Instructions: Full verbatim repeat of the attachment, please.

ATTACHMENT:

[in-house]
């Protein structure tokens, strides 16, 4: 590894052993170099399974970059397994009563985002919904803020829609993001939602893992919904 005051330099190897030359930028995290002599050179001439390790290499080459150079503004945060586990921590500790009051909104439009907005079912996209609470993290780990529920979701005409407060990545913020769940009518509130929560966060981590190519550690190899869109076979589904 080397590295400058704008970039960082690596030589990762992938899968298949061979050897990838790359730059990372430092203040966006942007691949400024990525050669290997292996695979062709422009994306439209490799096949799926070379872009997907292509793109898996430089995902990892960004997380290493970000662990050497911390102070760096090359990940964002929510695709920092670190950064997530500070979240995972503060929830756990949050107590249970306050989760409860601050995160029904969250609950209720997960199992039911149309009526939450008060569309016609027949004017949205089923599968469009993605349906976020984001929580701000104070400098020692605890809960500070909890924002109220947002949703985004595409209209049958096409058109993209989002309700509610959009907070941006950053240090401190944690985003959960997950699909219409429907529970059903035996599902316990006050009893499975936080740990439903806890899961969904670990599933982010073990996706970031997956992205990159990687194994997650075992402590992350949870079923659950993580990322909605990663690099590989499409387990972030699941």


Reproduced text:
[in-house]
């Protein structure tokens, strides 16, 4: 590894052993170099399974970059397994009563985002919904803020829609993001939602893992919904 005051330099190897030359930028995290002599050179001439390790290499080459150079503004945060586990921590500790009051909104439009907005079912996209609470993290780990529920979701005409407060990545913020769940009518509130929560966060981590190519550690190899869109076979589904 080397590295400058704008970039960082690596030589990762992938899968298949061979050897990838790359730059990372430092203040966006942007691949400024990525050669290997292996695979062709422009994306439209490799096949799926070379872009997907292509793109898996430089995902990892960004997380290493970000662990050497911390102070760096090359990940964002929510695709920092670190950064997530500070979240995972503060929830756990949050107590249970306050989760409860601050995160029904969250609950209720997960199992039911149309009526939450008060569309016609027949004017949205089923599968469009993605349906976020984001929580701000104070400098020692605890809960500070909890924002109220947002949703985004595409209209049958096409058109993209989002309700509610959009907070941006950053240090401190944690985003959960997950699909219409429907529970059903035996599902316990006050009893499975936080740990439903806890899961969904670990599933982010073990996706970031997956992205990159990687194994997650075992402590992350949870079923659950993580990322909605990663690099590989499409387990972030699941």